I got that article from Thomas Homer-Dixon’s 2020 book “Commanding Hope”. It is a foundation for his entire manuscript - Thomas called it a one in a thousand article !
I was 22 in 1972 - the year “Limits to Growth” came out. I had just dropped out of McGill University in my third year in 1970, geology - and when I read that article I was either pumping gas in Regina Saskatchewan or bartending, maybe both. I read it and said - Not Good - not good at all.
But life goes on, and like the Serenity Prayer - you accept what you can’t change and change what you can.
That’s why I climbed full time in the late nineties. Perhaps you and I are guided more by instinct than most. I am reminded of Einstein’s thought:
“The intuitive mind is a sacred gift, and the rational mind is a faithful servant. We have created a society that honors the servant and has forgotten the gift.”
@Adam recently called me a Philosopher - which intrigued me - so I looked into it - and yes - might be closest to a Stoic.
But ultimately labels don’t matter that much, as one’s path thru life.
“To be a man is to be a non-conformist’”
That would fit you and I to a tee I imagine.
I have noted repeatedly on the many mountain adventures of my life - step off the trail, the beaten track - and you are alone.
None of this discussion seems to answer “What to do - what now ?”
But maybe that is an artifact of timing.
Perhaps soon, others will follow - one can be optimistic I think - that as things turn from bad to worse - by natural instinct people will look for answers in strange places, and may remember some of the stories we tell here on CD ~
Yea - how do “people not see it?”
Human nature would be the simplest answer - which is why leaders are avis raris - hence Emerson’s quote above.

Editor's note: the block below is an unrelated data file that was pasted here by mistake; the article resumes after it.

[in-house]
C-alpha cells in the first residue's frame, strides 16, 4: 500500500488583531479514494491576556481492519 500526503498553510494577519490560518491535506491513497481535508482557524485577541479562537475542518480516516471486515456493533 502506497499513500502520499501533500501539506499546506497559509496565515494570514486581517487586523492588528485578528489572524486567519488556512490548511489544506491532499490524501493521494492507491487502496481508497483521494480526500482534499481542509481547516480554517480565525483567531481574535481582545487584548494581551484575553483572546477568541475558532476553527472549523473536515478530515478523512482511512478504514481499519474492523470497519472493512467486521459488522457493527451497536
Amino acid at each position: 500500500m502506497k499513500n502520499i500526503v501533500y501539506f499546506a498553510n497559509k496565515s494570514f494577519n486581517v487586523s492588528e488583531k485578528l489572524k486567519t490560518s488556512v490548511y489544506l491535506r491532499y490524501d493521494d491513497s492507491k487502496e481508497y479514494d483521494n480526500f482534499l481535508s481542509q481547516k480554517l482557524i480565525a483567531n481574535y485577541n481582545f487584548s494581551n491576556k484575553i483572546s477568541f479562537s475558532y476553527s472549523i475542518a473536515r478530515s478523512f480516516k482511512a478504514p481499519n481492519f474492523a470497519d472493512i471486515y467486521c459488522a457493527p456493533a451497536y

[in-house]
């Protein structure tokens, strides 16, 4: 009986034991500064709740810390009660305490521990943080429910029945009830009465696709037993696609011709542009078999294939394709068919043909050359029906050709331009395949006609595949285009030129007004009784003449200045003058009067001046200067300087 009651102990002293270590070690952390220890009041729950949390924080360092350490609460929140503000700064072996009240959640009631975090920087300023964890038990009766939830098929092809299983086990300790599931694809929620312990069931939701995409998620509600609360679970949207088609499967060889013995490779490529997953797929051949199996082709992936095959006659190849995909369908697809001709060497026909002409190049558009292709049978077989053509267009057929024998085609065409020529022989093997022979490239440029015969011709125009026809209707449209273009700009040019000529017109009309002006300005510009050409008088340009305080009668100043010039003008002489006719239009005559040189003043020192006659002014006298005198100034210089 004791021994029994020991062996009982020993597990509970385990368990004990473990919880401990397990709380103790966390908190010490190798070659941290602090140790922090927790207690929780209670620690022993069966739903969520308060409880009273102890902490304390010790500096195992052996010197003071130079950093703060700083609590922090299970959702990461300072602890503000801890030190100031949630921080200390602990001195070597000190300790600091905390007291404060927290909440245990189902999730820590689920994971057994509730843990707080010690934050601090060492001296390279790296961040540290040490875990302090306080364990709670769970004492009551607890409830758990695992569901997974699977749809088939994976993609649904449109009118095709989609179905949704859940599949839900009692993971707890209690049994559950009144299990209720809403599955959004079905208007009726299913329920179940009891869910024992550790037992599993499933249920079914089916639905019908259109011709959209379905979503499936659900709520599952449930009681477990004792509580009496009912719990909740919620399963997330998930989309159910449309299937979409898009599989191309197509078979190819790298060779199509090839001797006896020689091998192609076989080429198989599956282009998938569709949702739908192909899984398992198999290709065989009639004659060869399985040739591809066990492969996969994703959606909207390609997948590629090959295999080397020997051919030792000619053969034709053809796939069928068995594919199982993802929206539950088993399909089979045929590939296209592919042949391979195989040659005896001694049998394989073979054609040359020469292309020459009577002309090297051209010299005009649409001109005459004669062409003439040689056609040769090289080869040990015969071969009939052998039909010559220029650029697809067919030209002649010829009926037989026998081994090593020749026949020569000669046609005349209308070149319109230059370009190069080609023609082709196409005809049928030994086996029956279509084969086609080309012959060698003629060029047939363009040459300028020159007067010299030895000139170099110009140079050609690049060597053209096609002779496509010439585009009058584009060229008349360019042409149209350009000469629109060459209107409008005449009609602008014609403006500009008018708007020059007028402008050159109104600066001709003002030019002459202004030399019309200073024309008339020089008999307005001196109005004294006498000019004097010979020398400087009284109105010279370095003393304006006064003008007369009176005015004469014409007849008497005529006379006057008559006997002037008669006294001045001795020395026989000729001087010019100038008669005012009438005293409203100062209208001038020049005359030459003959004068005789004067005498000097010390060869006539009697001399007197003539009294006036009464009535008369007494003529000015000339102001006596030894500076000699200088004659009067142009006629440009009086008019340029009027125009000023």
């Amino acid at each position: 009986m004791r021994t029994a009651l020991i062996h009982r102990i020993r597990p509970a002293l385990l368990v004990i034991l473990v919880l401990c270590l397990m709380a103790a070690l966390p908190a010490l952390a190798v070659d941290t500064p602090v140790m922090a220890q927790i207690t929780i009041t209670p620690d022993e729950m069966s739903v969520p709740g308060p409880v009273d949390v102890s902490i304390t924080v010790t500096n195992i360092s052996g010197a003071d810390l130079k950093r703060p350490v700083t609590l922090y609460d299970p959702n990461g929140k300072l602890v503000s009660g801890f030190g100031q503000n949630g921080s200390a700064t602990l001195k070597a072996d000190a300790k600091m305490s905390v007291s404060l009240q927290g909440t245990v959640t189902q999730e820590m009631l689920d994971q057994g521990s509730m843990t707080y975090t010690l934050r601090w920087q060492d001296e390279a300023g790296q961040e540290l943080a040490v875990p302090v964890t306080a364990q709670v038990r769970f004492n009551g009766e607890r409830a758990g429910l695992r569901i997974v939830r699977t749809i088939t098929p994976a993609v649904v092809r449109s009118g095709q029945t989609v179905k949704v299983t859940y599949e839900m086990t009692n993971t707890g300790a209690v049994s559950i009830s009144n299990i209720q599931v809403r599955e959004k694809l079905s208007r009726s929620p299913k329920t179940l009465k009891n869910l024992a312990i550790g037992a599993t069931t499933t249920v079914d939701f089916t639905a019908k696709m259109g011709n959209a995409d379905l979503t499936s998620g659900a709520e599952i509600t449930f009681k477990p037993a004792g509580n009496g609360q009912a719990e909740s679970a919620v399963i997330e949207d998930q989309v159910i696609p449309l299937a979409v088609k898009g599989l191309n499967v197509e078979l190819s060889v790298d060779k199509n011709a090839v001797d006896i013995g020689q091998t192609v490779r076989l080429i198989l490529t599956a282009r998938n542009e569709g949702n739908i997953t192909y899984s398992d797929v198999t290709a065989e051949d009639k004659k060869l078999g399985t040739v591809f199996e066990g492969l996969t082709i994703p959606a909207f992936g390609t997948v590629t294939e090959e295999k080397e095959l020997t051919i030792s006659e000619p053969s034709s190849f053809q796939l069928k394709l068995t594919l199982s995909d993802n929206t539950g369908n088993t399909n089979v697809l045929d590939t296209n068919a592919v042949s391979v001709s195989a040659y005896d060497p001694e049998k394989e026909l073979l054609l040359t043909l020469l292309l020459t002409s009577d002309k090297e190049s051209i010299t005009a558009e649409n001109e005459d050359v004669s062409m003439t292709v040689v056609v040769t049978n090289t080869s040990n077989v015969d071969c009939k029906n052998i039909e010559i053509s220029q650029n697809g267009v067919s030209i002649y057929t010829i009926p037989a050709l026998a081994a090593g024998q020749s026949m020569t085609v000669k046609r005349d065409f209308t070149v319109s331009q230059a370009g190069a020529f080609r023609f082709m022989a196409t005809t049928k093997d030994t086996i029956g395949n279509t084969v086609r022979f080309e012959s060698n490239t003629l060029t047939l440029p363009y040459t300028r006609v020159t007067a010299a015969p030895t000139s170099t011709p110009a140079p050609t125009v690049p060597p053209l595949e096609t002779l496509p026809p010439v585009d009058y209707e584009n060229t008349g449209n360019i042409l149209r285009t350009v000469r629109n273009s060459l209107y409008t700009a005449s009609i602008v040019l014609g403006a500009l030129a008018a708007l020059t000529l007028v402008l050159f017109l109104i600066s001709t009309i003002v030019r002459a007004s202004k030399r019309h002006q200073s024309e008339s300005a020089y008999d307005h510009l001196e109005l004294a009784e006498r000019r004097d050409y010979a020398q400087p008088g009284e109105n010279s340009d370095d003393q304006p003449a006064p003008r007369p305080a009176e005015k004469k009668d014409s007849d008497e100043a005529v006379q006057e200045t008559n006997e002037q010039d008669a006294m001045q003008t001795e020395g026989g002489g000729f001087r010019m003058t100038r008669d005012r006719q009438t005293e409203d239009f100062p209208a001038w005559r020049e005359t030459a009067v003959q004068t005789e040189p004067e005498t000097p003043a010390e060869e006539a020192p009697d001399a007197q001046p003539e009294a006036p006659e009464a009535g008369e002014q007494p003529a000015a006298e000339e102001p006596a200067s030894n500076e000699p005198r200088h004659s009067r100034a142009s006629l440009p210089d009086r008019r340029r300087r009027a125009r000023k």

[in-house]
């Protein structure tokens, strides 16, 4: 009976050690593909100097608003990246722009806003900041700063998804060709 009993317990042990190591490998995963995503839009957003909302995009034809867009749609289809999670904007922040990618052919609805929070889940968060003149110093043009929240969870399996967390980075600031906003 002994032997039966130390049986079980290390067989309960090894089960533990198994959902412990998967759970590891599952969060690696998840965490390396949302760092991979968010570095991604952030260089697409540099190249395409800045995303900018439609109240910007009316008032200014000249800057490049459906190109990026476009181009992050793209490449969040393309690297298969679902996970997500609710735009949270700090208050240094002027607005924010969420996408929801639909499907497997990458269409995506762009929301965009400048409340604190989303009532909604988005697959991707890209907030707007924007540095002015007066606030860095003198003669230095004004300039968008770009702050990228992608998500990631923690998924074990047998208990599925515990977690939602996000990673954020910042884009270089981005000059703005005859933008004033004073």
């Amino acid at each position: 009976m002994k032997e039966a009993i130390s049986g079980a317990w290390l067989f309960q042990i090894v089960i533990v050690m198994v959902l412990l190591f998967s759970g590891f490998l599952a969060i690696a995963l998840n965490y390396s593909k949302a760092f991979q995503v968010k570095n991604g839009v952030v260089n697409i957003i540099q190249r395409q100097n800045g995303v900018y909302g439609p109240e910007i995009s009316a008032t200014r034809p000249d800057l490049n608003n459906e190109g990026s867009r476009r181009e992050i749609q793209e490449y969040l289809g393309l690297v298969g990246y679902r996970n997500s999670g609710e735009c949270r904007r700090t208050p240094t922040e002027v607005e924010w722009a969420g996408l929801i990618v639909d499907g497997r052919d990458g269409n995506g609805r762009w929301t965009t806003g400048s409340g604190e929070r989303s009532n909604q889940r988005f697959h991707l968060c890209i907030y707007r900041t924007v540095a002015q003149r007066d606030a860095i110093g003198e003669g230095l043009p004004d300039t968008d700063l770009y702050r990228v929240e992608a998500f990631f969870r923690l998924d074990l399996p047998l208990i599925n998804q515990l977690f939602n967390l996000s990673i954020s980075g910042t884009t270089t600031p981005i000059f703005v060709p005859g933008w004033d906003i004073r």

I suppose a lot of words are one mark of the philosopher, but I prefer the man of action above all others.
A favorite book of mine is Tenzing Norgay’s autobiography, which was co-written with James Ramsay Ullman, as Tenzing was functionally illiterate. Yet there is more true Philosophy, and Stoicism in practice, in his book “Tenzing Tiger of the Snows”, than in a shelf of academic books of philosophy. I have found this true of all explorers.
So let me close with a description from an astute observer of human nature, on Everest, James Morris, below:
"As I watched the approaching figure I realized that this was no ordinary Sherpa - moving so swiftly and gracefully down the valley, swinging and buoyant like some unspoilt mountain creature, A wide-brimmed hat ! High reindeer boots ! A smile that illuminated the glacier ! An outstretched hand of greeting ! Tenzing ! "
Tenzing’s life did not go well after he attained ‘fame and glory’ - same as Meriwether Lewis’ life did not go well after he left the openness of the natural world.
There is a lesson there, methinks.
Right now this seems like idle talk - Not - I think,
Rather it is the SIGNAL - overwhelmed by the noise of the moment.